Q: I was looking into a Jumbo Reverse Mortgage and was told by my financial advisor that they are not allowed in some states. What is your opinion on this? Also, how many states do these types of mortgages actually break down? Thanks!
A: You should not be unfamiliar with jumbo reverse mortgages but may be unfamiliar with the different types of such loans. Basically, a jumbo reverse mortgage allows homeowners with much higher property values to access large home equity amounts that may exceed the federal limit of a typical HECM. This type of loan can also be referred to as a “second mortgage” in the United States. While it is true that the federal government limits the number of such loans, homeowners who have equity in high-value homes can enjoy larger loan amounts than otherwise possible.
In general, the maximum amount of money that can be borrowed with a jumbo reverse mortgage varies according to the home value involved. The maximum loan amount is based on a percentage of the difference between the home value and the homeowner’s home-loan principal. As you can see from the question above, the maximum amount can be quite large, in some cases up to nearly twice the value of the home. This means that the homeowner will pay interest on the loan for the full amount of the loan term even if they have no funds left over to cover their monthly mortgage payment.
This is good news for those who own high-end properties and would otherwise be paying enormous interest rates. However, while this advantage is enjoyed, there are some disadvantages as well. One of the main disadvantages is that there is no asset protection available to borrowers who have a jumbo reverse mortgage. Borrowers cannot use their home equity to secure any loan, as their home is used as collateral.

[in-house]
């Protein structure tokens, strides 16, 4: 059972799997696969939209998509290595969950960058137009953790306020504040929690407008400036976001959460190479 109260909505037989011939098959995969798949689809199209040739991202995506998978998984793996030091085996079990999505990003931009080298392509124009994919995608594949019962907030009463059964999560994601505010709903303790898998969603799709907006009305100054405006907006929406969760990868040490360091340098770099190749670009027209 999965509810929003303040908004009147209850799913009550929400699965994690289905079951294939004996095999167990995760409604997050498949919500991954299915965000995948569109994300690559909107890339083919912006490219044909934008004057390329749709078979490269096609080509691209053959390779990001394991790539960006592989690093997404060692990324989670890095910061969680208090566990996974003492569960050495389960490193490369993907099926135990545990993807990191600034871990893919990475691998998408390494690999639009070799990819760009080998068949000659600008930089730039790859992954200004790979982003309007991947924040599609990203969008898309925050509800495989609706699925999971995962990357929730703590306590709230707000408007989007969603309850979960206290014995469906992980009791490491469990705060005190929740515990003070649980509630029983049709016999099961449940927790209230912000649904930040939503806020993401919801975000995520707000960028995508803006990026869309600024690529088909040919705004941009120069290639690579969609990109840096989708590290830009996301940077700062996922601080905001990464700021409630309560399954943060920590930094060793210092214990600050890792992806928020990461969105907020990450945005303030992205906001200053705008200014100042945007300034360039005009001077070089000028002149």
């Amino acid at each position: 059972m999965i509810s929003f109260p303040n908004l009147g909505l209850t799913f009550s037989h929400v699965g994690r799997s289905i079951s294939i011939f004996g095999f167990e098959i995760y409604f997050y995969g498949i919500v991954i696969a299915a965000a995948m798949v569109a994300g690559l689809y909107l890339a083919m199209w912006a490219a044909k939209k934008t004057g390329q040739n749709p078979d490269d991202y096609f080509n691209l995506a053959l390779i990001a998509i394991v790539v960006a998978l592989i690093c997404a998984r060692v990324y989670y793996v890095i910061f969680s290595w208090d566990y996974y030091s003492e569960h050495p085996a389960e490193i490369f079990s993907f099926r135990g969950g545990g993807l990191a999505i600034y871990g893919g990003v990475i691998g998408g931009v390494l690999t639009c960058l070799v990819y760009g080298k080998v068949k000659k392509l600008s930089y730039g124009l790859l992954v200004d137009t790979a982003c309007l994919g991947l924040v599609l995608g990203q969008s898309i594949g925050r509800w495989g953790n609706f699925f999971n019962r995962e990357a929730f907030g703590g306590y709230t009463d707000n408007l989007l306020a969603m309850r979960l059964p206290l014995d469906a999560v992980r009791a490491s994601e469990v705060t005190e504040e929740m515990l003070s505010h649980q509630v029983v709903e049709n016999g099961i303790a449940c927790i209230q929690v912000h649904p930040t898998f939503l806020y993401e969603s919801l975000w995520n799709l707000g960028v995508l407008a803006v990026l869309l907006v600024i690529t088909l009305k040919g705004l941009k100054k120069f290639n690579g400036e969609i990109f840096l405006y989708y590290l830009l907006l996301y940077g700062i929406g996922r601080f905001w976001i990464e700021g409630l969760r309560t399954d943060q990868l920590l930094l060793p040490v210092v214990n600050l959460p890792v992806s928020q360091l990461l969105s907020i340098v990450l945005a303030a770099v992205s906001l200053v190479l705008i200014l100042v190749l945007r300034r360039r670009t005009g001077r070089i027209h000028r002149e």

This issue has recently been addressed by several new mortgage lenders who now offer a form of a reverse mortgage to those who wish to use their home equity. These lenders do not need to provide this protection and many actually prefer it. With these new types of mortgages, homeowners can choose to pay a higher interest rate, or they can choose to pay a lower interest rate but then agree to pay an annual fee. Some of the new lenders allow both options.
In general, the newer mortgage products are better suited for seniors who are more at risk of defaulting on their loans. Some of these mortgages have additional protections, such as provisions that allow seniors to borrow against their non-borrowing spouses’ equity. Another benefit is that the government may offer some or all of these protections, especially if the home has been purchased through FHA or HUD mortgage loans. An individual senior may be able to obtain a jumbo reverse mortgage in situations where the senior borrower is experiencing financial difficulties.
Usually, there are two main disadvantages to jumbo reverse mortgages. First, the monthly payments can be substantial, and second, they usually only provide enough flexibility to those with excellent credit. Most borrowers seeking these types of loans are seniors with decent credit. Many homeowners do not qualify for traditional mortgages because of their low credit score. Those who do qualify for conventional mortgages often do not have enough appreciation to make a sizable down payment. In addition, since most of the equity is used for the loan itself, the home value usually does not increase enough to pay off the loan.
The upside to jumbo reverse mortgages is that seniors can gain access to their home equity when they have the means to do so. Seniors who own high-value homes, such as second homes, are typically more capable of paying back a larger loan than those who own a lower-valued home. Furthermore, borrowers will typically be able to obtain better terms on their reverse mortgages. Borrowers can usually get longer repayment periods or lower interest rates. When all of the facts are considered, it makes sense for borrowers to consider using a jumbo reverse mortgage.